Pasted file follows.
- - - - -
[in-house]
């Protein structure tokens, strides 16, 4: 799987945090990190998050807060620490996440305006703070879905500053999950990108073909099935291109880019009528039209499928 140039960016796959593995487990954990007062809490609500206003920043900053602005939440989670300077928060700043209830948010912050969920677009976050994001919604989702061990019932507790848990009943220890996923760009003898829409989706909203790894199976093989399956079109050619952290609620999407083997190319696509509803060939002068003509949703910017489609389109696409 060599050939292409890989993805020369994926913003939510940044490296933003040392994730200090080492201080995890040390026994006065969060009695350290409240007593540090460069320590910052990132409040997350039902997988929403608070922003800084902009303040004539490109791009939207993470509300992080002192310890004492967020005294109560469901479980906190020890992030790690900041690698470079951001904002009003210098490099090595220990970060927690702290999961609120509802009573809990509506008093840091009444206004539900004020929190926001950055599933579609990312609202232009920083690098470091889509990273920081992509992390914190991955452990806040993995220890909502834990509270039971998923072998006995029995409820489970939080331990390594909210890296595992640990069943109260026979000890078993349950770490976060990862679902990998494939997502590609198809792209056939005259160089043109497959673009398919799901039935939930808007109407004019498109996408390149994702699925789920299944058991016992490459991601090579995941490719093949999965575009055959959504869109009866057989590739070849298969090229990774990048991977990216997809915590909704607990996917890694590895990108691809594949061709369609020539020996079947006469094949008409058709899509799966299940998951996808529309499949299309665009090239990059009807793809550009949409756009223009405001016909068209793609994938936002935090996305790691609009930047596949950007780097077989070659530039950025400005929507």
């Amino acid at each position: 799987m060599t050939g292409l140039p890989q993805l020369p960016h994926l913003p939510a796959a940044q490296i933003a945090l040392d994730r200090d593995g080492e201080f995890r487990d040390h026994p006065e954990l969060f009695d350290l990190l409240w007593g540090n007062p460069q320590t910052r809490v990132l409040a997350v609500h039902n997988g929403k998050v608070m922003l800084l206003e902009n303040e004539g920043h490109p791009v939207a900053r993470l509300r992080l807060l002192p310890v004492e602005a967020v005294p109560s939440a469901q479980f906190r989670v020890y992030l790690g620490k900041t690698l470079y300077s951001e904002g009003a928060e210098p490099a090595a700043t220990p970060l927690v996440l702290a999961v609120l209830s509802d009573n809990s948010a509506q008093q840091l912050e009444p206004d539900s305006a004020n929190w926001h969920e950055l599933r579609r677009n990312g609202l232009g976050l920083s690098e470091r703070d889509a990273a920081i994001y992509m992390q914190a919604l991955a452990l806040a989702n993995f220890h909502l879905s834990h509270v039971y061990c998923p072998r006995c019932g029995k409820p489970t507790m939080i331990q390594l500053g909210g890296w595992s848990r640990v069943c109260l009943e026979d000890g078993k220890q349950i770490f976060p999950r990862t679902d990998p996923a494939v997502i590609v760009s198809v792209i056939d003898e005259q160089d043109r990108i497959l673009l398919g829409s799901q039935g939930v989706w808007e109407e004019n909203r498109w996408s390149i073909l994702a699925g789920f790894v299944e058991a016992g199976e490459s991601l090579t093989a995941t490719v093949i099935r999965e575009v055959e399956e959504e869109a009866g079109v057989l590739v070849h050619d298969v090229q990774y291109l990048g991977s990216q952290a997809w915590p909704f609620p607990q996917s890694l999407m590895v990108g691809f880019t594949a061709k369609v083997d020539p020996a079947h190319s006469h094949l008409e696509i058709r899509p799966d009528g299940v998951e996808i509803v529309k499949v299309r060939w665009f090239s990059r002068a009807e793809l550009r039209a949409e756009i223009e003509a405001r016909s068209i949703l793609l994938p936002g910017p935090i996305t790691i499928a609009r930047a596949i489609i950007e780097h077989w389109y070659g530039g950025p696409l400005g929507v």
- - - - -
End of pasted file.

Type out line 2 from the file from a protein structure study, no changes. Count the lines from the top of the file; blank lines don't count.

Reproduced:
């Protein structure tokens, strides 16, 4: 799987945090990190998050807060620490996440305006703070879905500053999950990108073909099935291109880019009528039209499928 140039960016796959593995487990954990007062809490609500206003920043900053602005939440989670300077928060700043209830948010912050969920677009976050994001919604989702061990019932507790848990009943220890996923760009003898829409989706909203790894199976093989399956079109050619952290609620999407083997190319696509509803060939002068003509949703910017489609389109696409 060599050939292409890989993805020369994926913003939510940044490296933003040392994730200090080492201080995890040390026994006065969060009695350290409240007593540090460069320590910052990132409040997350039902997988929403608070922003800084902009303040004539490109791009939207993470509300992080002192310890004492967020005294109560469901479980906190020890992030790690900041690698470079951001904002009003210098490099090595220990970060927690702290999961609120509802009573809990509506008093840091009444206004539900004020929190926001950055599933579609990312609202232009920083690098470091889509990273920081992509992390914190991955452990806040993995220890909502834990509270039971998923072998006995029995409820489970939080331990390594909210890296595992640990069943109260026979000890078993349950770490976060990862679902990998494939997502590609198809792209056939005259160089043109497959673009398919799901039935939930808007109407004019498109996408390149994702699925789920299944058991016992490459991601090579995941490719093949999965575009055959959504869109009866057989590739070849298969090229990774990048991977990216997809915590909704607990996917890694590895990108691809594949061709369609020539020996079947006469094949008409058709899509799966299940998951996808529309499949299309665009090239990059009807793809550009949409756009223009405001016909068209793609994938936002935090996305790691609009930047596949950007780097077989070659530039950025400005929507």